BY Ryan Swift on 13 Apr 2023

YH Fang, one of Singapore’s leading superyacht support agents, says that business remains off thanks to sanctions related to the Russia-Ukraine war

The return of visiting superyachts to Singapore after the relaxation of Covid restrictions has been hampered by international sanctions related to the war in Ukraine, says YH Fang, founder and owner of Yachting Singapore, a yacht agency focusing on shore support and project services for superyachts.

Fang says he had high expectations for new visits with many enquires at the beginning of 2022, all in anticipation of the lifting of border restrictions. Actual traffic has been much less than expected as larger superyachts in the 80-plus metre category have sought shelter in other jurisdictions.

The government of Singapore has joined the US, the EU and Japan in imposing a sanctions regime on Russia in the wake of its invasion of the Ukraine.

Fang, a former officer in the Singaporean Navy, is hopeful that superyacht traffic to the region may increasingly come to Southeast Asia from the Americas rather than from Europe.

“We are seeing more yachts coming from the Pacific (Americas) which is a good surprise. I think our industry colleagues in Fiji, PNG and Indonesia are doing a good job in enticing these yachts to venture further west,” Fang says.

Read: Amels 55m Driftwood begins charters in Fiji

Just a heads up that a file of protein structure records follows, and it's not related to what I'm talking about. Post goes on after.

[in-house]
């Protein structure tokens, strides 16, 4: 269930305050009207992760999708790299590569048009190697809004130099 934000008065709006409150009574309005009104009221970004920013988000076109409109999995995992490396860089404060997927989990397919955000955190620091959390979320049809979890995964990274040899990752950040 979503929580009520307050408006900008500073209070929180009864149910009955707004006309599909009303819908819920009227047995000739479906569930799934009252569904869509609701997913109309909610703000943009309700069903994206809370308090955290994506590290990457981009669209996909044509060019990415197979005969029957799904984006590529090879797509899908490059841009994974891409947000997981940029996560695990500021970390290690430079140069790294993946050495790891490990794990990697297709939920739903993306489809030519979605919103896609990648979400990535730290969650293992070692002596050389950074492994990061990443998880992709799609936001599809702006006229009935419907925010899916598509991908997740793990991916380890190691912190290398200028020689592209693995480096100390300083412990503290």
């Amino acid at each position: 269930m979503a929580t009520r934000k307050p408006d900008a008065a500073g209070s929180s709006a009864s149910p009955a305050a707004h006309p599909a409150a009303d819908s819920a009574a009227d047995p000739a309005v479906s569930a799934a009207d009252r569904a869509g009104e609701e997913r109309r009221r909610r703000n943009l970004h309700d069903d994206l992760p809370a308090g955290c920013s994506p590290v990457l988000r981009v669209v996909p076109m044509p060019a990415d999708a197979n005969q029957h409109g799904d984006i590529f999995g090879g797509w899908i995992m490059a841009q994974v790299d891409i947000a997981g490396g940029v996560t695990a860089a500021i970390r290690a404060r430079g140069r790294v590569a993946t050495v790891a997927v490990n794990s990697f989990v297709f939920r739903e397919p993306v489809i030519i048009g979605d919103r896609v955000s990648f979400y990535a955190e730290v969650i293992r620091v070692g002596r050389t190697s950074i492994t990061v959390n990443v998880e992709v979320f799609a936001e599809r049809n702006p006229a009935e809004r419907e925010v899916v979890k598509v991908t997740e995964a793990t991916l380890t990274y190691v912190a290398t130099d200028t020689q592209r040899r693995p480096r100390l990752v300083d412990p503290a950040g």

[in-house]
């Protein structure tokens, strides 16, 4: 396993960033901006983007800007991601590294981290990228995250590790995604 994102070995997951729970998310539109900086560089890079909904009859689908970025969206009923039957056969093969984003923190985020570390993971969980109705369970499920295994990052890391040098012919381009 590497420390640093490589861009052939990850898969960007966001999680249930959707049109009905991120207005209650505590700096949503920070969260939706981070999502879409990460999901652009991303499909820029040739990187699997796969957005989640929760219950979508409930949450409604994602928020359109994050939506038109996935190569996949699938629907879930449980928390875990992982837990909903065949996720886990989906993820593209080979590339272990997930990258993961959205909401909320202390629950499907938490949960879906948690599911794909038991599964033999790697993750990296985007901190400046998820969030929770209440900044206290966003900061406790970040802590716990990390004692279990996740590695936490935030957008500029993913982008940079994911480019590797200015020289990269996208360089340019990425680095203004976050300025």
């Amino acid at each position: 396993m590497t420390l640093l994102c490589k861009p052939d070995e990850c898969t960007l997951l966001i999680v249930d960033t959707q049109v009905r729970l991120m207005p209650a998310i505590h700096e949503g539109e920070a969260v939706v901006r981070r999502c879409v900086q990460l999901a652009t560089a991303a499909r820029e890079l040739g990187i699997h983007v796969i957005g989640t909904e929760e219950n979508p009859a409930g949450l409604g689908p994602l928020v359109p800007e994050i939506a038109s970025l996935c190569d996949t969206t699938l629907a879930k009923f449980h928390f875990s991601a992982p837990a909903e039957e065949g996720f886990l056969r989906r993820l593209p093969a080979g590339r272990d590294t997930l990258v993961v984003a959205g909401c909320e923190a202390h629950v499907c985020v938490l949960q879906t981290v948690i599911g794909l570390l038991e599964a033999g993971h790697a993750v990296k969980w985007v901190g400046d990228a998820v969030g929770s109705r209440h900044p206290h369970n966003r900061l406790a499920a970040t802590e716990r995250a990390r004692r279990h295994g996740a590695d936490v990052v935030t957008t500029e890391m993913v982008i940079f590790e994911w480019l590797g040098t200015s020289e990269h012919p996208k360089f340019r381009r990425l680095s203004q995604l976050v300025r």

The steady growth in explorer or expedition yachts is also good news for Singapore. “These types of superyachts are right up our alley in terms of repair capabilities. They tend not to stay in a place like Singapore for too long, which is ideal as berths are limited. Singapore’s ability to offer fast turnround for bunkering and uplifting of ship stores are very appealing to such yachts.”

Meanwhile, Covid restrictions may be a thing of the past, but Fang says the legacy of the yacht buying boom in Singapore has taken up marina berthing space, leaving little room for future visiting superyachts.

“During Covid, yacht sales sort of exploded (in Singapore),” Fang says. “A yacht was a great idea for gathering of family and friends outside the confine of their homes. However, these yachts don’t really sail and are now taking up all the berths resulting in serious berth shortage for visiting yachts.”

Singapore’s status as a hub port and its maritime industry offer great technical and logistical support for superyachts and their owners wanting to cruise Southeast Asia, and the city-state has been trying to develop maintenance and repair services for private jets and helicopters.

However, the pressing need for berthing spaces for yachts between 60 and 90 metres remains, Fang says.